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Targeted Drug Delivery Via Nanoparticles Could Help Repair Transplant Organs

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Scientists have designed targeted nanoparticles to aid the therapeutic delivery of drugs directly to organs. This new technique, ex vivo normothermic machine perfusion (NMP) could increase the number of viable organs available for transplantation. More specifically, it enables delivery of drugs to vascular endothelial cells (ECs) – the first point of contact with a transplant recipient’s immune system. These cells are particularly vulnerable to ischemia-reperfusion injury and damage from antidonor antibodies.

There are two key challenges associated with kidney transplantation. Firstly, shortage of suitable organs, and secondly, the rate of late graft failure.1 There are ~116,000 people in the USA currently awaiting an organ transplant, of these a staggering 96,000 are specifically waiting for a kidney.2 However, only ~18,000 transplantations are performed each year,3 which is largely due to a short supply of viable organs.

This novel strategy could help repair organs that would otherwise be dismissed as suitable for transplantation, and could increase the pool of suitable organs available to transplant patients. This research was published in the November 29 issue of Science Translational Medicine.

We spoke to Prof. Jordan S. Pober, senior author of the paper: “This is a promising approach to evaluate and improve the condition of solid organs prior to transplantation. We and others have exploited this methodology to propose treating the organ ex vivo to further improve its condition. The two novel aspects of our study are the proposal to use slowly hydrolysable polymeric nanoparticles as a delivery vehicle so that benefit of treatment can be long lasting and to target the vascular endothelium of the organ as these cells form the interface between the graft and the host’s immune system.”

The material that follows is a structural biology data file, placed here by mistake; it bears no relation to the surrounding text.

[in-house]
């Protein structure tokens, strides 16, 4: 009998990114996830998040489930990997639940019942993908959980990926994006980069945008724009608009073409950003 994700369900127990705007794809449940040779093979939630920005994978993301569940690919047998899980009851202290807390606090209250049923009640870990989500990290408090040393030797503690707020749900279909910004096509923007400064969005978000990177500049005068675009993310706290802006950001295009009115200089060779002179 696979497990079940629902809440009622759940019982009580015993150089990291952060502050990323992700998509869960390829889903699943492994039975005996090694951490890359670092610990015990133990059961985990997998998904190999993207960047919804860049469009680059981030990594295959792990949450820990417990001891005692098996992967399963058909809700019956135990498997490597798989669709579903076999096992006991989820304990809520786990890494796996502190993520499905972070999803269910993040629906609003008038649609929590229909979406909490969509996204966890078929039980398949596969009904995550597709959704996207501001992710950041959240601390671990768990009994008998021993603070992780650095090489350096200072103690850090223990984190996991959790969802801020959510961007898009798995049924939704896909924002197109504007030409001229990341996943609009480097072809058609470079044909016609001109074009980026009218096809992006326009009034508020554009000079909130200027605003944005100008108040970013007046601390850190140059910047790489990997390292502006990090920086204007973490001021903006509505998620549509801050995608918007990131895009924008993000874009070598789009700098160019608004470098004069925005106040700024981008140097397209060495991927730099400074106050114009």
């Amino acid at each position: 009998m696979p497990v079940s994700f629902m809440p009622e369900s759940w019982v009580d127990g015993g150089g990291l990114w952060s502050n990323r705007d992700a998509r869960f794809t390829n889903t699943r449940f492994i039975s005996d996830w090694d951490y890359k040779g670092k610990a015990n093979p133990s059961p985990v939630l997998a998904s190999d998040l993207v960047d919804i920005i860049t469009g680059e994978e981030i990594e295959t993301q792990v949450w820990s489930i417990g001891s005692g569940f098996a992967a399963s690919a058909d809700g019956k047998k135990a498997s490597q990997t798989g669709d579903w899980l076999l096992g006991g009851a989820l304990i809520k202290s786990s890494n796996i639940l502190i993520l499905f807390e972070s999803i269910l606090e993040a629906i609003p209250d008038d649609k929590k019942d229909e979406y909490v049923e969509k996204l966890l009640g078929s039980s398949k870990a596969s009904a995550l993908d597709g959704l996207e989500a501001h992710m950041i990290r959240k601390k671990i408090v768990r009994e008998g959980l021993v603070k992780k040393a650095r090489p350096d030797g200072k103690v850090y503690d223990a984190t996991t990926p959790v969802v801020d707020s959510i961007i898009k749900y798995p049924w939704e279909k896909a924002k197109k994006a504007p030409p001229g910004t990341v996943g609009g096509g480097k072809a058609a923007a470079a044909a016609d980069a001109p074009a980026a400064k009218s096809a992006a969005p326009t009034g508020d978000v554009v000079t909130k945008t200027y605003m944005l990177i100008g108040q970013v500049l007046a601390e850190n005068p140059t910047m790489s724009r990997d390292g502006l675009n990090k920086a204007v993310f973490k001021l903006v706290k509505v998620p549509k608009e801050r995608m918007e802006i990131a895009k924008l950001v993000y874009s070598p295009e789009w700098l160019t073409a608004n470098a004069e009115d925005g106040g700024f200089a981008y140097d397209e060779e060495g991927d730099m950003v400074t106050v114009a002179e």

“The initial encounter of the host’s immune system with the graft has been shown to have a major impact on how vigorous the host’s immune response will be and this affects both short-term and long-term transplant outcomes. For example, improving graft health to reduce inflammation or preventing host pre-formed antibodies from injuring the graft in the peri-transplant period have both led to improved long-term graft survival.” explained Pober.

The researchers had previously investigated the use of nanoparticles for the long-term delivery of drugs, however ensuring that an adequate number of these particles are delivered to the target organ remained a challenge. In their new publication, Teitjen et al. explain that by studying EC surface markers in human kidneys, they were able to identify a specific protein, CD31, that could potentially be exploited. By coating the nanoparticles with an anti-CD31 antibody, it was possible to increase the targeting of the particles to the graft ECs. When comparing coated and uncoated nanoparticles they were able to determine that CD31-targeting enhanced the accumulation of the drug filled nanoparticles by ~five-fold. There was some nonspecific nanoparticle accumulation, but this was primarily observed in areas of reduced circulation within the kidney.

This study suggests that renal vascular ECs are a potential target for therapies aimed at improving transplant outcomes.

Commenting on future research direction, Pober added: “So far we have shown that one can use antibody conjugated to a polymeric nanoparticle to increase selective targeting of the vascular endothelium of a human kidney.”

“The next two tasks will be to further improve targeting, perhaps with other antibodies or combinations of antibodies and to obtain a therapeutic response with a small molecule drug or an siRNA. Both efforts are in progress as an ongoing collaboration between Yale and University of Cambridge investigators.”